Members and staff alike are sick and tired of NZNO being driven by personal agendas at the top, not the needs of the membership as a whole. That was the clear message which came through the strategic planning consultation in December 2019. As the reviewer said, “Demonstrating that NZNO is a membership-driven organisation – this was by far the strongest message to come through from almost everyone”. 

In early 2020, under the influence of Anne Daniels, the Board was pushed to sign off a draft Strategic Plan which reflected this feedback. As a fellow Board member at the time, I can personally vouch for the truth of her statement: “I helped write the current strategic plan, advocating for a member led union.”

But in June 2020, just weeks after our resignations from the Board, the back-peddling had begun. Kaiwhakahaere Kerri Nuku pulled support for the membership-driven Strategic Plan 2021-25, complaining that (amongst other things) it was too “DHB-centric”.

Thankfully, with the 2020 AGM and the deadline for finalising the plan fast approaching, it was too late for it to be rewritten. The Strategic Plan 2021-25 went through, as originally drafted, to become the guiding light for today’s member-driven DHB MECA campaign and also for Nano Tunnicliff’s Vice-Presidential pledge: “I will work towards the goal of the strategic plan to ensure that NZNO is a membership driven organisation.” 

And yet, outside of these campaigns, it’s almost like the document does not exist. No other candidate in the election is talking about NZNO as a “member-led” or “membership driven” organisation. Their profile statements don’t even refer to our union’s overall guiding strategy. It’s as if the prediction I made before the 2020 NZNO AGM is already coming to pass: 

“There are unlikely to be major changes to the draft NZNO Strategic Plan 2021-25 at this late stage, given that it’s been approved by the Board, sent for final consultation to all member groups and is due to be formally adopted at the AGM next month. What’s more likely to happen is that it will be adopted without the blessing of the kaiwhakahaere, then sit in a drawer for the next five years gathering dust while her agenda sets the direction.”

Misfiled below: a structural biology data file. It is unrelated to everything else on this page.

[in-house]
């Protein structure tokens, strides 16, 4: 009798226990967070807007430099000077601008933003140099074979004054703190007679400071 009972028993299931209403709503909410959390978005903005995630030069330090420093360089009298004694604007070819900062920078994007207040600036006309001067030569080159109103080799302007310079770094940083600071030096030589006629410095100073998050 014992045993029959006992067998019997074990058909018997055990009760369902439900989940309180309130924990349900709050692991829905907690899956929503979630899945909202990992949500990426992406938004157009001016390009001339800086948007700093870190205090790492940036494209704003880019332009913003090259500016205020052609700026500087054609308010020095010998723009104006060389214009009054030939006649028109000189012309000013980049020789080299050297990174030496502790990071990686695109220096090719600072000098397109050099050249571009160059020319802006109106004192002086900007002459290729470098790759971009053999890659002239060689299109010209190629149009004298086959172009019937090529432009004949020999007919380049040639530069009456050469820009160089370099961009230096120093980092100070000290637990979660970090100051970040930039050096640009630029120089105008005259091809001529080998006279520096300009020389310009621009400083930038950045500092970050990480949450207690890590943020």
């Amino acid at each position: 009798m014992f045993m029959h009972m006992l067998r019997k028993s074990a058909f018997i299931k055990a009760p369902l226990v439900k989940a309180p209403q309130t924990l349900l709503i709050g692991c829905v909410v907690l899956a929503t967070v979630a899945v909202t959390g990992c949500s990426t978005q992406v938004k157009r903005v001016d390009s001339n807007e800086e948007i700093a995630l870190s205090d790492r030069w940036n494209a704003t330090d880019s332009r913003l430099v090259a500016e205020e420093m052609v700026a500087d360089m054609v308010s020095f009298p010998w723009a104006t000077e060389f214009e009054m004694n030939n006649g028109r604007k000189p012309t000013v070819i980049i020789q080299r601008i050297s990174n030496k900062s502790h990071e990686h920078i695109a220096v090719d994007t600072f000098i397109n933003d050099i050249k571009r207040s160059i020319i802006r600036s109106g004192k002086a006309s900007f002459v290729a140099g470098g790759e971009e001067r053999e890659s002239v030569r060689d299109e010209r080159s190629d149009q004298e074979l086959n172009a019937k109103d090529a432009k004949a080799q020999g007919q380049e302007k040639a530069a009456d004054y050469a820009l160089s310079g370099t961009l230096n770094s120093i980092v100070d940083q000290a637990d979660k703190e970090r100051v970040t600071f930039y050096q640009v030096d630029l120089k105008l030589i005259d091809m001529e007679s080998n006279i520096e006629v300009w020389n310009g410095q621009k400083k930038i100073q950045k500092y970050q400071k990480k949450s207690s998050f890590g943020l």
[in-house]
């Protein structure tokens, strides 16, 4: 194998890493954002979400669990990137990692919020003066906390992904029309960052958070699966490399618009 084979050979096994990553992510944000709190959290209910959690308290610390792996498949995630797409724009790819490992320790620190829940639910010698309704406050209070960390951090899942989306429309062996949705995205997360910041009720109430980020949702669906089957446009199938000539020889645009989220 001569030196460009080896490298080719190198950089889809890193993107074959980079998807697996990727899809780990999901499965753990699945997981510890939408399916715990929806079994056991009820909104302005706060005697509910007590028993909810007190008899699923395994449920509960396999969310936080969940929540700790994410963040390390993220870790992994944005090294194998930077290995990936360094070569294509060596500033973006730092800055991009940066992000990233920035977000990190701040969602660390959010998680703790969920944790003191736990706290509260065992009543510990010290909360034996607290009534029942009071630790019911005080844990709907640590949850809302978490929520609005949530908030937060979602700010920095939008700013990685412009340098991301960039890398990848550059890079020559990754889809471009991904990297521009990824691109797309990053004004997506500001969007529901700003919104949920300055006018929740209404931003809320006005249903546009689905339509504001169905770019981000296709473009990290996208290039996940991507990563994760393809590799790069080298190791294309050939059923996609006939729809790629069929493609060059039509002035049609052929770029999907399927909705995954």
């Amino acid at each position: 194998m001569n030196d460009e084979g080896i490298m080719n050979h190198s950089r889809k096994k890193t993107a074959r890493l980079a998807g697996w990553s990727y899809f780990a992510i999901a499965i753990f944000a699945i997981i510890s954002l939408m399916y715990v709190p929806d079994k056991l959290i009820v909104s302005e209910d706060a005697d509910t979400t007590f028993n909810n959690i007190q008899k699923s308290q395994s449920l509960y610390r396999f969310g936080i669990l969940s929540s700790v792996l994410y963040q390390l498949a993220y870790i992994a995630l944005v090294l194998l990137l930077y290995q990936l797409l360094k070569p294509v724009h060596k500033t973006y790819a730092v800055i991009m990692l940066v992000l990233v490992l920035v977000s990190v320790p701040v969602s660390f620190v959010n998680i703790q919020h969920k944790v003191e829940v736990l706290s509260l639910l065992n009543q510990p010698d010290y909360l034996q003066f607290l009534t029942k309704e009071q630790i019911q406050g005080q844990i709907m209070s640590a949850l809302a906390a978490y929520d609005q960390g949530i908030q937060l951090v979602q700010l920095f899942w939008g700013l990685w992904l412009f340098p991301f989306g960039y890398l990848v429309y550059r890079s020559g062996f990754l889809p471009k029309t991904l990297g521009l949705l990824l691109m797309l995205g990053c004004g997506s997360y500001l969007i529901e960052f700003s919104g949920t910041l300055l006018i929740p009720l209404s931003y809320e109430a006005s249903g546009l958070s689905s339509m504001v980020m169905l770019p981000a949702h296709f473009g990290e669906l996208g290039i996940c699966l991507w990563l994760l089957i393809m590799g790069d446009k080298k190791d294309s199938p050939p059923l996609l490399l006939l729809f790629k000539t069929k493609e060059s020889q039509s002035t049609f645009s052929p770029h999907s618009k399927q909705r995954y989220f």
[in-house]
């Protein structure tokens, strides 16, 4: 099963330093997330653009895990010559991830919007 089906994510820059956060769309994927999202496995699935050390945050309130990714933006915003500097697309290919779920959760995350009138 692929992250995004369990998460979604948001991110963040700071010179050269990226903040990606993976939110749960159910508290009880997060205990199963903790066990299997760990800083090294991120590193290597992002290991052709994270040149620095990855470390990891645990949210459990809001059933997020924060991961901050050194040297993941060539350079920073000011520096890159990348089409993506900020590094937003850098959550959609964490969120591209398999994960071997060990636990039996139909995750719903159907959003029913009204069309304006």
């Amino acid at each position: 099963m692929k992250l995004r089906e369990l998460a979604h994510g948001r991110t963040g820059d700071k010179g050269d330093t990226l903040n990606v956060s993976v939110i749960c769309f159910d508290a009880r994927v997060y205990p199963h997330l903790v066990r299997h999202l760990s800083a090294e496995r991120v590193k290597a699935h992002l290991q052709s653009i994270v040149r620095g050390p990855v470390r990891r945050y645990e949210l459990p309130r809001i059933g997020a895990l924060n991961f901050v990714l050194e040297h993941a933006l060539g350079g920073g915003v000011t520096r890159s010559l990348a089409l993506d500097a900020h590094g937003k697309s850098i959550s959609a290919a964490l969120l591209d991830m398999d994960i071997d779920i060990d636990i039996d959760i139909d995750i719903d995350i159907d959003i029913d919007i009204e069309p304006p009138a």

There is another pathway we can take. Powered by the phenomenal 2021 DHB MECA campaign, we can elect new leaders who will make NZNO the membership-led union we all want it to be. 

Pick the champions of safe staffing 

‘Today I took to the streets to strike with my fellow health care colleagues’, wrote ED nurse Devon Kilkelly on 9 June – https://tinyurl.com/SafeStaffingSDHB

Isn’t it incredible that today, in the midst of a nursing crisis which is shaking the entire health system, four of the six candidates standing for NZNO President and Vice-President make no mention at all of safe staffing in their election statements? 

NZNO has been treading the same path in pursuit of safe staffing for almost two decades. We are no closer to that goal. We need leaders with a new plan that can work. Anne Daniels has such a plan. 

In 2020, she and I co-wrote a policy remit for a “Review of NZNO strategies for safe staffing”. When it was put to NZNO members in a referendum last August, they voted:

“That NZNO shall, during the 2021/22 year:

  1. Conduct an independent evaluation of its current Safe Staffing strategies, including CCDM, and publish any results showing significant outcomes for nursing workloads and patient safety at a national level; and
  2. Present options to campaign for additional Safe Staffing mechanisms, including legislated minimum nurse/ patient ratios, for consideration and endorsement by NZNO members.”

Sadly, after Anne Daniels, Katrina Hopkinson, Sela Ikavuka and I resigned from the Board in April 2020, the impetus for this member-driven change was suppressed. The remaining Board members have tied up the review of safe staffing strategies in bureaucratic red tape. The proposed start date for the review came and went months ago, without even a murmur. In reality, unless there is fresh leadership on the Board, the review that NZNO members voted for and desperately need is unlikely to lead anywhere.